“Suppose that a federal agency dealing with cars came up with a regulation that the clutch pedal must be on the right and the brake pedal on the left. Then you buy a car with an automatic transmission. It doesn’t meet the standard because the clutch pedal is not on the left—because there is no clutch pedal. It is perfectly functional, but it doesn’t meet the standard. Now we have exactly that situation with instruments, where they don’t meet the CLIA rigid control and calibration requirements,” Laessig says.

Laessig believes the solution lies with performance-based standards. “If we hang onto the old regulations, by analogy, we would never be able to see modern automobiles with automatic transmissions. We have to rethink our CLIA-based regulatory philosophy so we can manufacture instruments and verify their performance based on quality-driven, performance-based standards,” he says.

Follow the Instructions
Max Williams, director of policy and external affairs for COLA (Columbia, Md), notes that with EQC the government intended to create some flexibility in the regulations. “Based on good science, devices, etc, the lab could do less-frequent QC if certain criteria were met. The regulations have told us what kinds of devices but not which devices will count in that category, so it’s up to the lab director and the device manufacturer to work that out,” Williams says. He acknowledges that it is a large responsibility for the lab director to assume.

Manufacturers can help by making their case directly to regulators, but the process is slow, even if the company is aggressive. According to Laessig, CMS does not have the resources to approve every manufacturer’s different methods of quality control. Quoting an anonymous colleague when talking about the speed with which regulations are updated, Laessig notes, “Glaciers are swift by comparison.”

But the industry is moving ahead, putting R&D dollars into making devices easier to use and incorporating more quality control on board, says COLA’s Williams. This, too, is not without challenges.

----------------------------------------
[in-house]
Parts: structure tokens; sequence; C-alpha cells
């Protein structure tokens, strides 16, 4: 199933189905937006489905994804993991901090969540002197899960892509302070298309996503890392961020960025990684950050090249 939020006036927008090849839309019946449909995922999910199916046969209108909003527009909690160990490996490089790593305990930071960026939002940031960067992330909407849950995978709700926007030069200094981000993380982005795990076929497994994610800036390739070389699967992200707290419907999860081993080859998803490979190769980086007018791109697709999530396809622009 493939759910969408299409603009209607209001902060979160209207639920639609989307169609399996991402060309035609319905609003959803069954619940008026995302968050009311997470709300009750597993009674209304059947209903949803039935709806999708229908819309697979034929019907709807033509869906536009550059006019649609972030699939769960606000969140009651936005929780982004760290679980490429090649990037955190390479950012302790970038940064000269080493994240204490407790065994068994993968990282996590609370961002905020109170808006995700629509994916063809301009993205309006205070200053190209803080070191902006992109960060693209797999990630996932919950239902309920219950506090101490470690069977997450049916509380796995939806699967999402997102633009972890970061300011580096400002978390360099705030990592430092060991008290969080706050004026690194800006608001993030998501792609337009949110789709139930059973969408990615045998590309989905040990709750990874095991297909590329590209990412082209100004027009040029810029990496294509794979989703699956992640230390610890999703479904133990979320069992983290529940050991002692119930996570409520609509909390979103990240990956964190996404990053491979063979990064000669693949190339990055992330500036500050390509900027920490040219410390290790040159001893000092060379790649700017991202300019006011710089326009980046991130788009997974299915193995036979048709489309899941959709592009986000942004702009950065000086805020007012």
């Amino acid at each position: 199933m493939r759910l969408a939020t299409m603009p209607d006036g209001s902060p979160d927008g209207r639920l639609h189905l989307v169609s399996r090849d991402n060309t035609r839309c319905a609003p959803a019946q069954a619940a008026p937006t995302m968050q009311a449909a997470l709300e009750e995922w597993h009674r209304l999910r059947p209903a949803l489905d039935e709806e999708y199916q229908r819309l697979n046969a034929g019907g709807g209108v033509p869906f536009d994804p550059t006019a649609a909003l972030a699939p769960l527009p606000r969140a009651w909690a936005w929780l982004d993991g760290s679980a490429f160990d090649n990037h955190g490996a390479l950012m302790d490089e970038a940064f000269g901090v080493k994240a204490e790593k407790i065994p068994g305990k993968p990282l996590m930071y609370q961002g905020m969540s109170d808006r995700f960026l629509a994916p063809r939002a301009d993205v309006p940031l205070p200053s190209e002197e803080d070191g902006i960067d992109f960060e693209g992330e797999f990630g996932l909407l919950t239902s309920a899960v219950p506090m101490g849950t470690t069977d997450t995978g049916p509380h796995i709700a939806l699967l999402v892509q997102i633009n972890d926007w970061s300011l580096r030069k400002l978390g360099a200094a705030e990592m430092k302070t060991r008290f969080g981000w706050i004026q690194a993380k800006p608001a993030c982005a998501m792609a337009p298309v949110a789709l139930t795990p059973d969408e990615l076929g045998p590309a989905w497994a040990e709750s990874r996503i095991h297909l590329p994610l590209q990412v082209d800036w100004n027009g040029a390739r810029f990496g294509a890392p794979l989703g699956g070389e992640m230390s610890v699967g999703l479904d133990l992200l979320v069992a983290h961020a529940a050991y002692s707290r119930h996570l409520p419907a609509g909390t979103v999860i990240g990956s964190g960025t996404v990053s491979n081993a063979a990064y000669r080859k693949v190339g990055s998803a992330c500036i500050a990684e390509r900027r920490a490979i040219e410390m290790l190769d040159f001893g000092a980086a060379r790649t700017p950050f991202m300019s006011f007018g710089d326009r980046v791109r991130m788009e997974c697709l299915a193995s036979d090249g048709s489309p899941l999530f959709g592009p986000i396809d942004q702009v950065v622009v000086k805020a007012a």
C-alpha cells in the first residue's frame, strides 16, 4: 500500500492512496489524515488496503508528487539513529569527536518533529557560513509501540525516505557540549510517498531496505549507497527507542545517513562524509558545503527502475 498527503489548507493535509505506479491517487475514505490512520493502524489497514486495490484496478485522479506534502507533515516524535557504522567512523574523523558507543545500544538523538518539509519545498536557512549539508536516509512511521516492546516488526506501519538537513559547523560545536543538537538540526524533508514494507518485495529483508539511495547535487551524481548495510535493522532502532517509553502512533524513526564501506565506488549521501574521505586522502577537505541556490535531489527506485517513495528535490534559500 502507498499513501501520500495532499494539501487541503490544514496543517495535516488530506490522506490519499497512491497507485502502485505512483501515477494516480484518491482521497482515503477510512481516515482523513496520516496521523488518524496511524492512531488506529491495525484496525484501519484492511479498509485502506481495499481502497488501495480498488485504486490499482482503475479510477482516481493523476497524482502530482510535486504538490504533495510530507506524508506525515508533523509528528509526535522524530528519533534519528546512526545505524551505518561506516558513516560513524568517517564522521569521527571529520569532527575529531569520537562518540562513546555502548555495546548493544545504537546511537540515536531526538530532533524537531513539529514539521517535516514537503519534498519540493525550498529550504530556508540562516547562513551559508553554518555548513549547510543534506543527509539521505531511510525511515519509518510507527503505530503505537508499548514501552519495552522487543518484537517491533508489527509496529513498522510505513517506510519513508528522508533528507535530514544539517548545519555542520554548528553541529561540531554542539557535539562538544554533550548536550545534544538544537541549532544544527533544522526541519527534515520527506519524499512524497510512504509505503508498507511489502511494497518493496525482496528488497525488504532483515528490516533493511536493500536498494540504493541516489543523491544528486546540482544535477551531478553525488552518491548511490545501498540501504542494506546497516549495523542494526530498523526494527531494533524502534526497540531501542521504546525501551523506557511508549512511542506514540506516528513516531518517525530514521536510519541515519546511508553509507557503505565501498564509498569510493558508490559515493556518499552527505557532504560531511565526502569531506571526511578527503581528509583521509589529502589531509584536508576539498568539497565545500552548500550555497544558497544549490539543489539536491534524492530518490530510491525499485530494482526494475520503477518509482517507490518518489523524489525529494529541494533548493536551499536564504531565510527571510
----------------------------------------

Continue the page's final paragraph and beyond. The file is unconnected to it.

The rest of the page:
“Waived-only testing requires that a lab get a CLIA certificate and follow the manufacturer’s instructions. But new data shows that labs don’t have the current instructions and aren’t doing the bare minimum. Some evidence suggests the misuse of these tests can impact patient care. So the burden is on the manufacturer to make a device so simple that it has a negligible impact on patient safety if done incorrectly,” Williams says.

Ask an Agency
Much emphasis in the past has been on following the manufacturer’s instructions. Devices are approved by the FDA within certain parameters, with deliberate labeling and instruction. “The manufacturer’s instructions are a pretty good default. I don’t know of a case where the accreditor would tell you to perform a test in a way that is different than what the manufacturer states,” Williams says.

But there may be extra activity, such as more QC, and if that is the case, then the lab needs to follow what the oversight agency states. “If you have a different opinion, you can go through a process to ask for a different analysis or position. But, in the meantime, because it involves public health, you should follow the requirements in a literal situation,” advises COLA’s Williams.

Williams feels that the government and accrediting agencies have taken great pains to make sure labs are informed about what new regulations mean, providing opportunity before it becomes required to work with it and that the agencies are available to resolve issues when they arise. Accrediting agencies, such as COLA, JCAHO, or CAP, provide mechanisms for questions to be answered. With CLIA, according to Ehrmeyer, it can be more difficult.

“If it’s a compliance (with federal CLIA requirements) issue, you can use your accrediting organization to help you. If it gets down to a real ambiguous situation, which we’ve seen, we’ll ask for clarification from the federal CLIA program. On some issues, COLA may not necessarily have a position, but we can help facilitate an information exchange,” Williams says.

Help Yourself
COLA can help a start-up lab get going, providing guidance from a practical rather than a device-specific perspective. However, each lab is different, and the same solution may not be appropriate for all.

“For example, quality-assessment programs may be different in a five-person physician office lab than in a 100-person reference laboratory. But the function of the quality-assessment plan is the same. So how you get to it will be different, but it will serve the same purpose. We developed turnkey plans to give labs a kick-start, but tools such as these help only to the degree you help yourself,” Williams says.

That puts a lot of responsibility on lab directors, but when it comes to regulations, they are likely used to it. Unfortunately, there is no easy answer to regulation dilemmas. Those with questions have to wade through the available resources, manufacturers, and accrediting agencies, until they receive an answer. In the meantime, labs must try to comply.

“There is no choice. The end user—the people in the lab—are not in a position to argue,” Ehrmeyer says. “People should do the best that they can.

“If the inspector doesn’t like it entirely, ask for suggestions. But you have to try.”

1. Westgard JO. CLIA Final Rule: “Equivalent” Quality Control Practices. January 2004. Available at: Accessed June 22, 2006.

Renee DiIulio is a contributing writer for Clinical Lab Products.